Biutiful

 Reviewer: Jeffrey M. Anderson 
Rating (out of 5): **1/2

The acclaimed Mexican director Alejandro González Iñárritu (Amores Perros21 GramsBabel) often outlines complex, multi-character stories with a heavy hand, and it could be argued that his serious, socially-aware tales are designed more for awards and accolades than they are for personal or artistic reasons. By contrast, Iñárritu's friends and colleagues Guillermo Del Toro and Alfonso Cuaron have tended to concentrate on more visual, personal, and intelligent genre pictures, and have received far less praise. Iñárritu's new Biutiful is dedicated to the filmmakers' father, but it doesn't feel personal so much as it feels calculated, as if the film were more concerned with the reactions of all the fathers in the audience rather than any genuine experience.

Uxbal (Javier Bardem) lives a complicated life in Barcelona, Spain. He makes his living as a kind of middleman between Chinese businessmen, Chinese laborers and Senegalese immigrants who sell cheap goods on the street. Trouble arises when he learns that the salesman are also hustling drugs on the side. Additionally, his bipolar, drug-addict ex-wife (Maricel Alvarez) re-enters his life and tries to establish a shaky connection with Uxbal's two children. He must also decide whether to sell his father's burial plot to a company that wants the land. In the midst of trying his best to help everyone involved, he learns that he has cancer. All of this is balanced with Uxbal's most secret facet: that he has the power to communicate with the dead.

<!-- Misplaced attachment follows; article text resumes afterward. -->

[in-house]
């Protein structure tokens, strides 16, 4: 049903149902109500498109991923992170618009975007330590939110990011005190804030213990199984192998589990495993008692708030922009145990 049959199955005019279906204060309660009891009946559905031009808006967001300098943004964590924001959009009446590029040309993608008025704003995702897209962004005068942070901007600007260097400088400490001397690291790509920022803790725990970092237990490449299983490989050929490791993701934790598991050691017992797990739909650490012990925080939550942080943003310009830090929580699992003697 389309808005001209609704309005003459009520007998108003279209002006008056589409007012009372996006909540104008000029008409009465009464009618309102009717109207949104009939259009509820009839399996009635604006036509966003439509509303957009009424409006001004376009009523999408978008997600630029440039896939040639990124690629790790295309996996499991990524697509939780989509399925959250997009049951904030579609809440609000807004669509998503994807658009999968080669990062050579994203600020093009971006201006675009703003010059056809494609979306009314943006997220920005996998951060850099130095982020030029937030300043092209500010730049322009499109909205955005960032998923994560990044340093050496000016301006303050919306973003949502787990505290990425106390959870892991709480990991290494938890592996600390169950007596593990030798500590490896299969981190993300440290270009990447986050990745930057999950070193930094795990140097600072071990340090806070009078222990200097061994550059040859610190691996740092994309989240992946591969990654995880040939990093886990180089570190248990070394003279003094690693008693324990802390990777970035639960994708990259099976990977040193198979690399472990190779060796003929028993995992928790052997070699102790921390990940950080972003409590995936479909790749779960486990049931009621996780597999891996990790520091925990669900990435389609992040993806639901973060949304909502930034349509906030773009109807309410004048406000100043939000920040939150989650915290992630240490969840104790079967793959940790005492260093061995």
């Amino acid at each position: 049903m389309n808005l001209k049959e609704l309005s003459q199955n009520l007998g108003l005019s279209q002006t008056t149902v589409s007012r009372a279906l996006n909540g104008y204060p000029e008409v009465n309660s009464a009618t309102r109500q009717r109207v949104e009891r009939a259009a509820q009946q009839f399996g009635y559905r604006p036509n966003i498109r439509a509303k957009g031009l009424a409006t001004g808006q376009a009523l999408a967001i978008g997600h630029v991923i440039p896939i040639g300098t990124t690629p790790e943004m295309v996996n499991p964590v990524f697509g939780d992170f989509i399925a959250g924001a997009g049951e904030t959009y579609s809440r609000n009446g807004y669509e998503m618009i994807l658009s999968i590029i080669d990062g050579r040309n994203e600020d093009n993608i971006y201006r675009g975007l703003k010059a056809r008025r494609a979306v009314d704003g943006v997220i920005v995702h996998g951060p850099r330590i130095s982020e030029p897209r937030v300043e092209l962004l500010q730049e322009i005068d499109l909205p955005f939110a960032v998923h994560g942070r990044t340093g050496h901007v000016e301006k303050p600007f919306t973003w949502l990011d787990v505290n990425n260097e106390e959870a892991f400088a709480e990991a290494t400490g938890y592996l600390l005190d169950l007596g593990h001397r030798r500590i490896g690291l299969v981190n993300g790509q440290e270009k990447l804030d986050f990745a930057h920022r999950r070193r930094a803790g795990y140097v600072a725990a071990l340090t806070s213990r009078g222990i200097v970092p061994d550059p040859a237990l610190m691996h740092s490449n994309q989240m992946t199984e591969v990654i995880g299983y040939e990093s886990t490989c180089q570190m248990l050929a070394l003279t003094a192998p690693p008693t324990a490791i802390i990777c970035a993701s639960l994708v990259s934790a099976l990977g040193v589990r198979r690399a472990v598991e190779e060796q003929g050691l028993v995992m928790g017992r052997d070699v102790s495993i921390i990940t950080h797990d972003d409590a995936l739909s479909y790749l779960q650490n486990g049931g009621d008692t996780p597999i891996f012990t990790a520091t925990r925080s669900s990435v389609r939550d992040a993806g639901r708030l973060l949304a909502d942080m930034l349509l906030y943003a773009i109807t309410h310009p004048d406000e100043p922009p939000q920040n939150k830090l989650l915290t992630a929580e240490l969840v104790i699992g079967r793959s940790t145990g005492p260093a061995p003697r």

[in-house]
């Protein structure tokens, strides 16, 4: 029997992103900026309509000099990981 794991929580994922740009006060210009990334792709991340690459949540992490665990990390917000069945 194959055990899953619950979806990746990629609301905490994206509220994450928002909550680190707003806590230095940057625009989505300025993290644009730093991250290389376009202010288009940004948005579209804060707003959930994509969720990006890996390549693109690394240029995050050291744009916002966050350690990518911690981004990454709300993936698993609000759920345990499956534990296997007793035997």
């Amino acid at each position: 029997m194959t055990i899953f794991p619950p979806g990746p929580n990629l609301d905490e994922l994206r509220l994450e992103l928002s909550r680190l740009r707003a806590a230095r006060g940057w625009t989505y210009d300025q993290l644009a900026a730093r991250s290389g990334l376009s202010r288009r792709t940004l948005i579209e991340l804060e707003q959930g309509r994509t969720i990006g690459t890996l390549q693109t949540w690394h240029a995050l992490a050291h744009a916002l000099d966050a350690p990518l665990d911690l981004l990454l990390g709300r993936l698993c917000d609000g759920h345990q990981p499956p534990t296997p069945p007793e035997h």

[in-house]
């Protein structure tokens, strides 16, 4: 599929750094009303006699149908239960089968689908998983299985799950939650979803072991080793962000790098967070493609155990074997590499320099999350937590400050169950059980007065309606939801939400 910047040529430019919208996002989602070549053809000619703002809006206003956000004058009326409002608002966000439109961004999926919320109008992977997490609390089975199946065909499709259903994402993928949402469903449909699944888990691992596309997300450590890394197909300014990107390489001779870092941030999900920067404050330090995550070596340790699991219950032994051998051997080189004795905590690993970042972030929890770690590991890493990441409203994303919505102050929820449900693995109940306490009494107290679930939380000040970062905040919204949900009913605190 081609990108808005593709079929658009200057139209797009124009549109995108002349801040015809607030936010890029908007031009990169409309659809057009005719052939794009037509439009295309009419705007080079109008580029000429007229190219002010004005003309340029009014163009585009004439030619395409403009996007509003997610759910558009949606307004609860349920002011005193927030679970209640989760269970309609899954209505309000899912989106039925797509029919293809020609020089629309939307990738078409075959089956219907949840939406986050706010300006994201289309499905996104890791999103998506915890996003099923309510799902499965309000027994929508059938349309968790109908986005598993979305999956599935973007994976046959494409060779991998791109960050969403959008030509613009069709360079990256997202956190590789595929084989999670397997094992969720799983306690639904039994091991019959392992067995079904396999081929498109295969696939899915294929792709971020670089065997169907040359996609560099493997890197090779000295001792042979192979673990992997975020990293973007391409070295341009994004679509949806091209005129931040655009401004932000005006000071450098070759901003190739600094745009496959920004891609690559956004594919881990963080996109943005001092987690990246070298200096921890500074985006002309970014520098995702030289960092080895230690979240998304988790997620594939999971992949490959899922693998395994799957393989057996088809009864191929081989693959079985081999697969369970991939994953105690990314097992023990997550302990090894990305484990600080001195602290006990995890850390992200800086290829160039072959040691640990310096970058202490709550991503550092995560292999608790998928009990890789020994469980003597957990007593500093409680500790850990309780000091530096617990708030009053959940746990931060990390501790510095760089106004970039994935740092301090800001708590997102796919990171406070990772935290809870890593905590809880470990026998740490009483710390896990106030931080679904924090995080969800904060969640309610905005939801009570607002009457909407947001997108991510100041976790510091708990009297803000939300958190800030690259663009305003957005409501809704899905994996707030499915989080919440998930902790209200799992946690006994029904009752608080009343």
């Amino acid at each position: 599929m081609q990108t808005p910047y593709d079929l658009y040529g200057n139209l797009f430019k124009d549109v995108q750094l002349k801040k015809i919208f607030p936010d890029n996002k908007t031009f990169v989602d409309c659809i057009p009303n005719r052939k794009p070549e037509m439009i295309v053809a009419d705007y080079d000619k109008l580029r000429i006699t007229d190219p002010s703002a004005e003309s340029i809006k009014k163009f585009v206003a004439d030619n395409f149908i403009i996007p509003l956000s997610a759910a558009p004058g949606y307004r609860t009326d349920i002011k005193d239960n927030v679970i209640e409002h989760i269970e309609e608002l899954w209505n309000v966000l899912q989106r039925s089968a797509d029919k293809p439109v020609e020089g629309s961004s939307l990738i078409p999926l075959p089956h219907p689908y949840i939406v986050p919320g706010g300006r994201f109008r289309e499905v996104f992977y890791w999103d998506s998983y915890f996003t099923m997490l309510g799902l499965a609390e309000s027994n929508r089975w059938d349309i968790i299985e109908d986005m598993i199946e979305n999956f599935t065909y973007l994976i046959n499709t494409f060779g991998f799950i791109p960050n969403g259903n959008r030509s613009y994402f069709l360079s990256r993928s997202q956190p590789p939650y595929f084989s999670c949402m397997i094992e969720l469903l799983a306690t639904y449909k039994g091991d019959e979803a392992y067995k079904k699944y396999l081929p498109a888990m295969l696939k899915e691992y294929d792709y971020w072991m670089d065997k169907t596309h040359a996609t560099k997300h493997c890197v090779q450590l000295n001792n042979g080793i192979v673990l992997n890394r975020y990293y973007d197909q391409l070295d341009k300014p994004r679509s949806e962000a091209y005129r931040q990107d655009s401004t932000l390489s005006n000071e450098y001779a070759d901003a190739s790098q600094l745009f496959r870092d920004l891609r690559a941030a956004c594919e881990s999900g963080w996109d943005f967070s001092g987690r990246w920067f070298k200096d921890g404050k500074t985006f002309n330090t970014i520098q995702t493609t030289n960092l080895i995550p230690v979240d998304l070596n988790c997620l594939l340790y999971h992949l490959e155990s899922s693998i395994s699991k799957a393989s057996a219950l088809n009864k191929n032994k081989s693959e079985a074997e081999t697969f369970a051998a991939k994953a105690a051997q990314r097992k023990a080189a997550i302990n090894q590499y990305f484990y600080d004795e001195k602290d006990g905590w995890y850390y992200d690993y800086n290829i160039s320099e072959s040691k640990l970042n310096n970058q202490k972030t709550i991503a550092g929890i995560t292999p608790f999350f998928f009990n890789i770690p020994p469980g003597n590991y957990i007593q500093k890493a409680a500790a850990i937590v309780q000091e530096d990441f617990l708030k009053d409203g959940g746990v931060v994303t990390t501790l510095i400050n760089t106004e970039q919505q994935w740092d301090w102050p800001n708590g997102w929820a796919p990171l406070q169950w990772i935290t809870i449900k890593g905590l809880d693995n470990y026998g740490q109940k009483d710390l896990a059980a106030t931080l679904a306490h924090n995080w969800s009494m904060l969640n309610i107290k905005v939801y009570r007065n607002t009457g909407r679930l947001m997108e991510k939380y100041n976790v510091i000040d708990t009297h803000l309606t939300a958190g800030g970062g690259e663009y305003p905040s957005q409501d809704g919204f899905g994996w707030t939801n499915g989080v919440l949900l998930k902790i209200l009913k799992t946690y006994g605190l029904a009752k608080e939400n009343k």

As the plot synopsis shows, Biutiful throws everything but the kitchen sink (and even that) into its plot, including cancer, divorce, death, bipolar disorders, and adultery. The supernatural aspect, which might be the focus of any other film, is more or less tossed away here, mainly for lack of time. It's just as busy and grave as Iñárritu's earlier films -- the hand-held camerawork continually draws attention to itself -- but it does have the benefit of a single lead character rather than an ensemble. In his role, Bardem gives a terrific, organic performance, providing a much-needed intuitive quality to an overly-planned work; he received an Oscar nomination in addition to the film's nomination in the Best Foreign Language Film category. He gives the movie soul, and even beauty. The title, taken from a child's drawing, is deliberately misspelled.

The DVD and Blu-Ray release from Lionsgate includes Behind Biutiful: Director's Flip Notes, Biutiful Crew, interviews with the cast and crew and a trailer.

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